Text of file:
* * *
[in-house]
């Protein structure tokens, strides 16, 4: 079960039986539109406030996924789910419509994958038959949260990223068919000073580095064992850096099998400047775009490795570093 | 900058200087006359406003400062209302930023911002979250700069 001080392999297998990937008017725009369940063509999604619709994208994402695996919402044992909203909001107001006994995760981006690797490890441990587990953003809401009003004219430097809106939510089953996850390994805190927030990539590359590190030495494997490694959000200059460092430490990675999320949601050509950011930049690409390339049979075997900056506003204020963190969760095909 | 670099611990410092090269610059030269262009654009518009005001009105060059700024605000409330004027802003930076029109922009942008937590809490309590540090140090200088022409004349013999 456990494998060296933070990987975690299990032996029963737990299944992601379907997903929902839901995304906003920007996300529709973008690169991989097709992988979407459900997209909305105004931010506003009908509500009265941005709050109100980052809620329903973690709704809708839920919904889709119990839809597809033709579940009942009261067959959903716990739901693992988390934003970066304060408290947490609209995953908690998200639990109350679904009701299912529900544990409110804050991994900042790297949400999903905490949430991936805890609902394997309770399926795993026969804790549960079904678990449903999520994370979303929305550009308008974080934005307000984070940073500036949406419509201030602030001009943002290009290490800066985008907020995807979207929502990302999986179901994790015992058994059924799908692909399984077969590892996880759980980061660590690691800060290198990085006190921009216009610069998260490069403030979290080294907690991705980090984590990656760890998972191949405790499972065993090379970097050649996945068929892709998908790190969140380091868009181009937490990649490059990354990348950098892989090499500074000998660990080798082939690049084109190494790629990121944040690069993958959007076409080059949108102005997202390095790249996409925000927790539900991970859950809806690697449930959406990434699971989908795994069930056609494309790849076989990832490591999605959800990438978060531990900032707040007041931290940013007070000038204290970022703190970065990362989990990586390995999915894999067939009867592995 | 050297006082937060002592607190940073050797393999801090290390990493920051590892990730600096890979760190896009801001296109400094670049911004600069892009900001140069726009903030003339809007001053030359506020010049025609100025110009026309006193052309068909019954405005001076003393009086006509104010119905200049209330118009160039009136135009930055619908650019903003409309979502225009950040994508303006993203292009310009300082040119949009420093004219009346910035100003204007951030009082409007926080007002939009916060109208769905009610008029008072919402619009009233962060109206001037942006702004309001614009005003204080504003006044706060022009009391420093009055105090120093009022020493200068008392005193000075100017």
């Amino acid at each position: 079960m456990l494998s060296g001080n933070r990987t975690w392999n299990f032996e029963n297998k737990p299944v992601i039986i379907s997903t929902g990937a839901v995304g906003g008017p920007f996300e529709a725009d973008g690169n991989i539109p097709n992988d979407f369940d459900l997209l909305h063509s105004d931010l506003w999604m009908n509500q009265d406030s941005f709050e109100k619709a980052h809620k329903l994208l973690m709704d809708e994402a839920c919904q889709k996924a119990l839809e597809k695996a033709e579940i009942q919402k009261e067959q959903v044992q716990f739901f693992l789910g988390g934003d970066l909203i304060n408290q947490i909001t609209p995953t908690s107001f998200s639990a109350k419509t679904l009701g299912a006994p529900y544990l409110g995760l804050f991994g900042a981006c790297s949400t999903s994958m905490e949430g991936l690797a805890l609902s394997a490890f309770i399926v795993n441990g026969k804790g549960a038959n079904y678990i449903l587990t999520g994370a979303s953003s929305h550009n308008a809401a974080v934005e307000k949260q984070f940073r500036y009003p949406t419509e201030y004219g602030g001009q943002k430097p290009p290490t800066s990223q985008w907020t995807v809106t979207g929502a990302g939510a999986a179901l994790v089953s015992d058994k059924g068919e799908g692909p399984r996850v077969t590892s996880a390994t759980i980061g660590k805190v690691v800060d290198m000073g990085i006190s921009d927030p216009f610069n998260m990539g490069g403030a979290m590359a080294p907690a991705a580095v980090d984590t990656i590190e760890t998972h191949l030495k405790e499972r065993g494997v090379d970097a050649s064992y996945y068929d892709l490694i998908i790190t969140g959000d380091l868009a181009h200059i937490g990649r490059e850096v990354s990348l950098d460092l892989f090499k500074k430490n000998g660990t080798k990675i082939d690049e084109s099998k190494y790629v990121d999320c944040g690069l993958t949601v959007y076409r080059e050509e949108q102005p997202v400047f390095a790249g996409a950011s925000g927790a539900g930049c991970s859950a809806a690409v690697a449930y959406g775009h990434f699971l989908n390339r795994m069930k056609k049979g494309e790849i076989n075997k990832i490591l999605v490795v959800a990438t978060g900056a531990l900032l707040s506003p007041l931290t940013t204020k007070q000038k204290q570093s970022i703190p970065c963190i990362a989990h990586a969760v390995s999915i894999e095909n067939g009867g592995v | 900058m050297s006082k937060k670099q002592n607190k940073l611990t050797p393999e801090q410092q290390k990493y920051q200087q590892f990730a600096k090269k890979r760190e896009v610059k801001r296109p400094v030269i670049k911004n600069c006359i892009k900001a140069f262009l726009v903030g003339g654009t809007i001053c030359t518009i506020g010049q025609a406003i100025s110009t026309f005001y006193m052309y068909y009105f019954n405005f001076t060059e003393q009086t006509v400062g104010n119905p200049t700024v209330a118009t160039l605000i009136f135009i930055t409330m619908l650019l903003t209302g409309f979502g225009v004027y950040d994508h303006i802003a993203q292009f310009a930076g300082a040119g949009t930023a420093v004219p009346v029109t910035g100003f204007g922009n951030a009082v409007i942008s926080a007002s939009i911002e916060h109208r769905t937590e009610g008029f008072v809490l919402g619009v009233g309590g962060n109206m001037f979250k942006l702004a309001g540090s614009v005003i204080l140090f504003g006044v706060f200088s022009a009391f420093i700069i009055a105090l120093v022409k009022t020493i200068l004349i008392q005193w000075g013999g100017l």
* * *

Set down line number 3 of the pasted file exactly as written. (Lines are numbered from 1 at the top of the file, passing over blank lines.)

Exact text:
């Amino acid at each position: 079960m456990l494998s060296g001080n933070r990987t975690w392999n299990f032996e029963n297998k737990p299944v992601i039986i379907s997903t929902g990937a839901v995304g906003g008017p920007f996300e529709a725009d973008g690169n991989i539109p097709n992988d979407f369940d459900l997209l909305h063509s105004d931010l506003w999604m009908n509500q009265d406030s941005f709050e109100k619709a980052h809620k329903l994208l973690m709704d809708e994402a839920c919904q889709k996924a119990l839809e597809k695996a033709e579940i009942q919402k009261e067959q959903v044992q716990f739901f693992l789910g988390g934003d970066l909203i304060n408290q947490i909001t609209p995953t908690s107001f998200s639990a109350k419509t679904l009701g299912a006994p529900y544990l409110g995760l804050f991994g900042a981006c790297s949400t999903s994958m905490e949430g991936l690797a805890l609902s394997a490890f309770i399926v795993n441990g026969k804790g549960a038959n079904y678990i449903l587990t999520g994370a979303s953003s929305h550009n308008a809401a974080v934005e307000k949260q984070f940073r500036y009003p949406t419509e201030y004219g602030g001009q943002k430097p290009p290490t800066s990223q985008w907020t995807v809106t979207g929502a990302g939510a999986a179901l994790v089953s015992d058994k059924g068919e799908g692909p399984r996850v077969t590892s996880a390994t759980i980061g660590k805190v690691v800060d290198m000073g990085i006190s921009d927030p216009f610069n998260m990539g490069g403030a979290m590359a080294p907690a991705a580095v980090d984590t990656i590190e760890t998972h191949l030495k405790e499972r065993g494997v090379d970097a050649s064992y996945y068929d892709l490694i998908i790190t969140g959000d380091l868009a181009h200059i937490g990649r490059e850096v990354s990348l950098d460092l892989f090499k500074k430490n000998g660990t080798k990675i082939d690049e084109s099998k190494y790629v990121d999320c944040g690069l993958t949601v959007y076409r080059e050509e949108q102005p997202v400047f390095a790249g996409a950011s925000g927790a539900g930049c991970s859950a809806a690409v690697a449930y959406g775009h990434f699971l989908n390339r795994m069930k056609k049979g494309e790849i076989n075997k990832i490591l999605v490795v959800a990438t978060g900056a531990l900032l707040s506003p007041l931290t940013t204020k007070q000038k204290q570093s970022i703190p970065c963190i990362a989990h990586a969760v390995s999915i894999e095909n067939g009867g592995v | 900058m050297s006082k937060k670099q002592n607190k940073l611990t050797p393999e801090q410092q290390k990493y920051q200087q590892f990730a600096k090269k890979r760190e896009v610059k801001r296109p400094v030269i670049k911004n600069c006359i892009k900001a140069f262009l726009v903030g003339g654009t809007i001053c030359t518009i506020g010049q025609a406003i100025s110009t026309f005001y006193m052309y068909y009105f019954n405005f001076t060059e003393q009086t006509v400062g104010n119905p200049t700024v209330a118009t160039l605000i009136f135009i930055t409330m619908l650019l903003t209302g409309f979502g225009v004027y950040d994508h303006i802003a993203q292009f310009a930076g300082a040119g949009t930023a420093v004219p009346v029109t910035g100003f204007g922009n951030a009082v409007i942008s926080a007002s939009i911002e916060h109208r769905t937590e009610g008029f008072v809490l919402g619009v009233g309590g962060n109206m001037f979250k942006l702004a309001g540090s614009v005003i204080l140090f504003g006044v706060f200088s022009a009391f420093i700069i009055a105090l120093v022409k009022t020493i200068l004349i008392q005193w000075g013999g100017l």